by Alexander McCall Smith

My bête noire—and there is nothing wrong with using the occasional French expression, although one does not want to sound too much like a menu—is overwriting. Something is overwritten when there is just too much of it. This may be because the writer has laboured the point and made a mountain out of a molehill, or because too many words are used. As a result, descriptions are cluttered and the prose quickly becomes unreadable. There is a lot of it about.

The problem is that we speak English. Some languages, such as English or Spanish, have immensely rich vocabularies: If we want to describe something in English, we have a wide choice of words at our disposal and can say what we want to say in many different ways. The problem does not occur if one is writing in, say, Melanesian Pidgin, where rather few words are at your disposal and most of them are pithy in the extreme.

For some people, being able to use all these words is rather like being faced with a chocolate box with multiple layers; the temptation to overindulge is just too great. The result is the use of too many adjectives, adverbs and subsidiary clauses. Such writing then begins to sound contrived. Nobody uses large numbers of adjectives when they think, and I believe that writing which one cannot actually think can very easily look wrong on the page.

The real aim, of course, is conciseness. Concise prose knows what it wants to say, and says it. It does not embellish, except occasionally, and then for dramatic effect. It is sparing in its use of metaphor. And it is certainly careful in its use of adjectives. Look at the King James Bible, that magnificent repository of English at the height of its beauty. The language used to describe the creation of the world is so simple, so direct. “Let there be light, and there was light.” That sentence has immense power precisely because there are no adjectives. If we fiddle about with it, we lose that. “Let there be light, and there was a sort of matutinal,* glowing phenomenon that slowly transfused, etc.” No, that doesn’t work.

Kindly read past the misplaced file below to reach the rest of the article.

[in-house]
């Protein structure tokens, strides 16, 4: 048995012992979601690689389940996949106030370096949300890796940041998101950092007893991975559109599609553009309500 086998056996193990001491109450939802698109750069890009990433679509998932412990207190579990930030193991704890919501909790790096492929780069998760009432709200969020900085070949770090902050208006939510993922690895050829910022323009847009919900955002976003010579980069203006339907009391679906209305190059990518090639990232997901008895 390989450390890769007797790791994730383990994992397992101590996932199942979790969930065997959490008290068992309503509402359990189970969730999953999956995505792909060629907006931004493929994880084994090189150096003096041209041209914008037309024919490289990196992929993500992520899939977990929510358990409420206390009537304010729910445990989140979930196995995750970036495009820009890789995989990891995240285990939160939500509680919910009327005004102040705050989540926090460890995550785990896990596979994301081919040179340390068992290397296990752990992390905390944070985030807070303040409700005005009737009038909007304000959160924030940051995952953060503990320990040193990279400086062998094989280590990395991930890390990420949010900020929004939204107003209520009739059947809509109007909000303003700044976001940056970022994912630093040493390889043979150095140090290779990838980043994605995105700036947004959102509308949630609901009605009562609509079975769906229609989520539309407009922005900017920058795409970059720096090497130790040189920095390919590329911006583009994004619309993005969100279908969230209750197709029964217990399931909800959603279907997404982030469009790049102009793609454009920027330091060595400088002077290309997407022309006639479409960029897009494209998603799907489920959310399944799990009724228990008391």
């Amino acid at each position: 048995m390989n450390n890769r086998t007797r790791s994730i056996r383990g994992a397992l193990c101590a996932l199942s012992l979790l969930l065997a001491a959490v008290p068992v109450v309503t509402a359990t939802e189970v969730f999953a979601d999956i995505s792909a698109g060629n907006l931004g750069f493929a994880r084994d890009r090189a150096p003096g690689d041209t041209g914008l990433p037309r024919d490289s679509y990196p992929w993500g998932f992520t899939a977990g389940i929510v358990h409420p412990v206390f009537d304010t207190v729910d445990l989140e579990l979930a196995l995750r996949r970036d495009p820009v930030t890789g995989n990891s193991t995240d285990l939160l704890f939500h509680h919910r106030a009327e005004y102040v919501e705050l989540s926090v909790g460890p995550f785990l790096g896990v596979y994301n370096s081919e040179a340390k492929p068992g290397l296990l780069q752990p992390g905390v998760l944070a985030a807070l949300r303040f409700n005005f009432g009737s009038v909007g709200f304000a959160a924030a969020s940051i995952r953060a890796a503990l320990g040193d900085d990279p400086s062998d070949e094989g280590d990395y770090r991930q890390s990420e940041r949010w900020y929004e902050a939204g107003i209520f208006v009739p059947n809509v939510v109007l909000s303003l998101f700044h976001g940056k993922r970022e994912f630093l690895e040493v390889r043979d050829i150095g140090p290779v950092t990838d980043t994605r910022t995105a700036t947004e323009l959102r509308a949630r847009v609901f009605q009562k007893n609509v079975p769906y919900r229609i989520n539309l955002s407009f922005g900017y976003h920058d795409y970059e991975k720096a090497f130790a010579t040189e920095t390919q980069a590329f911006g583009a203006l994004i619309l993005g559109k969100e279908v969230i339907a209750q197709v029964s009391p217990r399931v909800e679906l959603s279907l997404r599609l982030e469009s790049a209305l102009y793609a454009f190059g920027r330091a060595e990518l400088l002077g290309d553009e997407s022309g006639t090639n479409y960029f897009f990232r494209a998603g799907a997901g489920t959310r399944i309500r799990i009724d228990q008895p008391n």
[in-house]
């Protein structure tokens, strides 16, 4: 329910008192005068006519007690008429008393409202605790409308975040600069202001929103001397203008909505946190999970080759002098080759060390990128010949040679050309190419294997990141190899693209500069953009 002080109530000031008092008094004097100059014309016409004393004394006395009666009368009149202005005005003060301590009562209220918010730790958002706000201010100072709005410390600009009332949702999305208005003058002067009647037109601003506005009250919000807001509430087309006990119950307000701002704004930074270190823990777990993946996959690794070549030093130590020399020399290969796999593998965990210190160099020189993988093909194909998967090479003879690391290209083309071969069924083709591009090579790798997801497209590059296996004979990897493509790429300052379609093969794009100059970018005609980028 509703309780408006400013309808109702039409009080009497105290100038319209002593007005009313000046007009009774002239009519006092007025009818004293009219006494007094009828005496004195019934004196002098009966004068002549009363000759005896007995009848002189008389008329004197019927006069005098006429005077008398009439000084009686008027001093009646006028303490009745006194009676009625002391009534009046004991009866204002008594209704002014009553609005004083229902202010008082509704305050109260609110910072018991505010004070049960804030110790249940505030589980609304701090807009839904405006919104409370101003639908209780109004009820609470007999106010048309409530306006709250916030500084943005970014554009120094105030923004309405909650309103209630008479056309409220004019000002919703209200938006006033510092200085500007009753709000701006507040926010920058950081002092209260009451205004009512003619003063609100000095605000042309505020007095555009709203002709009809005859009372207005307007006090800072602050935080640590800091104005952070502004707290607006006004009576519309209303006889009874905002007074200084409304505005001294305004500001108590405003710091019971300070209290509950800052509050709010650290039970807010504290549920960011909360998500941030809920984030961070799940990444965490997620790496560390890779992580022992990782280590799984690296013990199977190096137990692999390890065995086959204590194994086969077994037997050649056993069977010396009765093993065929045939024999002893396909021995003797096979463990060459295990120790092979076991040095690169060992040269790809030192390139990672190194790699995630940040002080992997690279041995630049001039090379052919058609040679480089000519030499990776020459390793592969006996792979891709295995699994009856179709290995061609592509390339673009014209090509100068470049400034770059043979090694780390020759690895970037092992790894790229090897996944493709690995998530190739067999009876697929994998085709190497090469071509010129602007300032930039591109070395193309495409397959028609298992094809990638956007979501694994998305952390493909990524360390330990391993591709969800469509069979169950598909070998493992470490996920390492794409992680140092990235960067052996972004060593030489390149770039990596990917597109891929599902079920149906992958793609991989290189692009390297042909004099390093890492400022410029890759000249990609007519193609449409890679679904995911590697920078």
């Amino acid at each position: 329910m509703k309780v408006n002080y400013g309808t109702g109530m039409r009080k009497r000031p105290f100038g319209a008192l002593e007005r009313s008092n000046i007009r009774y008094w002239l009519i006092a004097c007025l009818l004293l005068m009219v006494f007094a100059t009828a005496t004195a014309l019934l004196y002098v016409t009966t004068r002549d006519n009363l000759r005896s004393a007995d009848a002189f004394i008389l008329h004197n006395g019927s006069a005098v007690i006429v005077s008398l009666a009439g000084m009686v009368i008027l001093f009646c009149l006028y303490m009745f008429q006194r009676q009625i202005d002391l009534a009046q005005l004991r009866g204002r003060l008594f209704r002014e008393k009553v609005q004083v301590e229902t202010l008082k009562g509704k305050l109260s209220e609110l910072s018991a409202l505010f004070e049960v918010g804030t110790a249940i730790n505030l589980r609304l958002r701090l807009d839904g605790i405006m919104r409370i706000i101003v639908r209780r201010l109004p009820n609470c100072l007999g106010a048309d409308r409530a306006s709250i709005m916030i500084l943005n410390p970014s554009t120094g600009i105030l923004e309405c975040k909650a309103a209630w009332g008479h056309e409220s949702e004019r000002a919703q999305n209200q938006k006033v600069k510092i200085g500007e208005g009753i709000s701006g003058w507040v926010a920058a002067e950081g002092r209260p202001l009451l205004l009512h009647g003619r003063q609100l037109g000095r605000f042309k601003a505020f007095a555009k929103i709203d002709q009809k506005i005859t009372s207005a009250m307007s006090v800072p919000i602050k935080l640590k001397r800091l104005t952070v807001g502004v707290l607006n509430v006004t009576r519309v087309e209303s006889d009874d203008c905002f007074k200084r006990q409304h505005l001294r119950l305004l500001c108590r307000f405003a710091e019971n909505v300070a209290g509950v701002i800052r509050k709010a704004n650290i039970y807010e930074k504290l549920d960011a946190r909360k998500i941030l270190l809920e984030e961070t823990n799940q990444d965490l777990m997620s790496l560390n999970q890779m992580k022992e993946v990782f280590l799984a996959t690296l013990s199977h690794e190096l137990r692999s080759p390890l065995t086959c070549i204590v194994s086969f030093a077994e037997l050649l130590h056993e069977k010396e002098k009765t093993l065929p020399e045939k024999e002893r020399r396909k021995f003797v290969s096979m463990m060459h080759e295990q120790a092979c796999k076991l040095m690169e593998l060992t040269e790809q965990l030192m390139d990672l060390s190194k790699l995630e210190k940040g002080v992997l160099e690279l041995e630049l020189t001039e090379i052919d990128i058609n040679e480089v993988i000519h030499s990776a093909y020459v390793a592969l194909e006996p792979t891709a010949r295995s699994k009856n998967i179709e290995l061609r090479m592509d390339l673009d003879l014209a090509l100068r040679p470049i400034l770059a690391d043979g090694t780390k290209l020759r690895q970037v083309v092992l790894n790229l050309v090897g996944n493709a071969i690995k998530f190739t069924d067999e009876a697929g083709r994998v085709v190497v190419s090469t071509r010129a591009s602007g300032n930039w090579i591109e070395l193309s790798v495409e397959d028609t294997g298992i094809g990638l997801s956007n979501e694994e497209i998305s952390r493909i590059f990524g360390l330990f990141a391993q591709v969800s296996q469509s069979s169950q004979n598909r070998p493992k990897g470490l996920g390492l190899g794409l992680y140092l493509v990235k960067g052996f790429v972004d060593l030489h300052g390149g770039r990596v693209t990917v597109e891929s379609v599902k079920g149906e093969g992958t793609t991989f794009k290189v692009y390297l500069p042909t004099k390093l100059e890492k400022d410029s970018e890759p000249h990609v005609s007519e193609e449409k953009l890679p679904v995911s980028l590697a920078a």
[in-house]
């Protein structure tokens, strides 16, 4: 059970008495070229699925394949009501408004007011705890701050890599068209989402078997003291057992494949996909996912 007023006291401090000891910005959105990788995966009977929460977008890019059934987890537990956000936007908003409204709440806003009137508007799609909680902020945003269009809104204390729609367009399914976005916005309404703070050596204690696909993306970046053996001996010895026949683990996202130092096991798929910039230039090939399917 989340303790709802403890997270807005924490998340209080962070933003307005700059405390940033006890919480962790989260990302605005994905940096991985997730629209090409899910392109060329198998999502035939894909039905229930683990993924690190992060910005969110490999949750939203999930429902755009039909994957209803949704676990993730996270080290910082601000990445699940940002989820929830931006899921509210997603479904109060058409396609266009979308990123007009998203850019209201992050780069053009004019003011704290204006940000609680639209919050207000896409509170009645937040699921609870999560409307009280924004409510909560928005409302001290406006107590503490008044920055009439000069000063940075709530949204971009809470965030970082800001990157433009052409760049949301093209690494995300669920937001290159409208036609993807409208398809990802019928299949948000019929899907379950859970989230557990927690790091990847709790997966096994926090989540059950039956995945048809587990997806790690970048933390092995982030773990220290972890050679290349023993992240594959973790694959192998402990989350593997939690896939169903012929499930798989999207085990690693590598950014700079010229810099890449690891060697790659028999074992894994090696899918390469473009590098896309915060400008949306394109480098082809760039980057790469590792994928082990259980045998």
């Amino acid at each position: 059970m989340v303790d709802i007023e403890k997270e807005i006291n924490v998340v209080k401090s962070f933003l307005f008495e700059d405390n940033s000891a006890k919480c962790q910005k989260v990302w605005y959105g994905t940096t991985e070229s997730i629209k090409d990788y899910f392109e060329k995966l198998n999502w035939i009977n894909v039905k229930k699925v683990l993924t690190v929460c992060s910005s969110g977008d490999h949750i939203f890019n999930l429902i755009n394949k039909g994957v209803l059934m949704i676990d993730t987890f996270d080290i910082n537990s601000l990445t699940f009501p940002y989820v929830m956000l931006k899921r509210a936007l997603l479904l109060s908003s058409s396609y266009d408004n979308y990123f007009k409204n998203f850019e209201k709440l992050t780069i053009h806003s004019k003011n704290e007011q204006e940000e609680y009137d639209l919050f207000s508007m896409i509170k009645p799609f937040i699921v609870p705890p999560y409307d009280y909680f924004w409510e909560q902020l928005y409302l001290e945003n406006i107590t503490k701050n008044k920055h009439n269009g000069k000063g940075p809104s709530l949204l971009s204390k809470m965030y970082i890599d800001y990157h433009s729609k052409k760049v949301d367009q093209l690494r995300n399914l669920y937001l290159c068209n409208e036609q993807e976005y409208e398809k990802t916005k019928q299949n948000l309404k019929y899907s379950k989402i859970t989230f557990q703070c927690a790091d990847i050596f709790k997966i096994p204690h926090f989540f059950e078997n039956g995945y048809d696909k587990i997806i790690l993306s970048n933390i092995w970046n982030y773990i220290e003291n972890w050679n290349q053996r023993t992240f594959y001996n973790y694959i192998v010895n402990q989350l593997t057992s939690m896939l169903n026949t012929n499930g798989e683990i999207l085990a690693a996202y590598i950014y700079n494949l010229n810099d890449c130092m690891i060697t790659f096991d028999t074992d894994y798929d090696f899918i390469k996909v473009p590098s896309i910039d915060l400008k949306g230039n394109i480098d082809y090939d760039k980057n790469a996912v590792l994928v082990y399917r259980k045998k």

There is a place for the adjective and for the descriptive passage, but these must be carefully handled. A piece of prose that had no adjectives would very quickly become sterile; so it really is a question of restraint. There is a psychological reason for this: If somebody sets out in great detail what is before us, we very quickly become bored. That is not the way we see the world; we look for salience, we look for the feature that will engage our interest. Think about how we describe a cityscape. We do not list and describe every building, we refer to one or two. Manhattan, for instance, can be conjured up with a description of the spire of the Chrysler building; the reader’s imagination can do the rest.

And therein lies the problem. The trouble with overwritten prose is that it takes away from the reader the opportunity to imagine a scene. We do not want to be told everything; we want a few brushstrokes, a few carefully chosen adjectives, and then we can do the rest ourselves. It’s Roget’s fault, of course. I blame him and his wretched thesaurus. Put it away.

* of or pertaining to morning; don’t use this word.

Alexander McCall Smith is the author of more than 60 books, including the “No. 1 Ladies’ Detective Agency” series. 

Source wsjonline Image guardianuk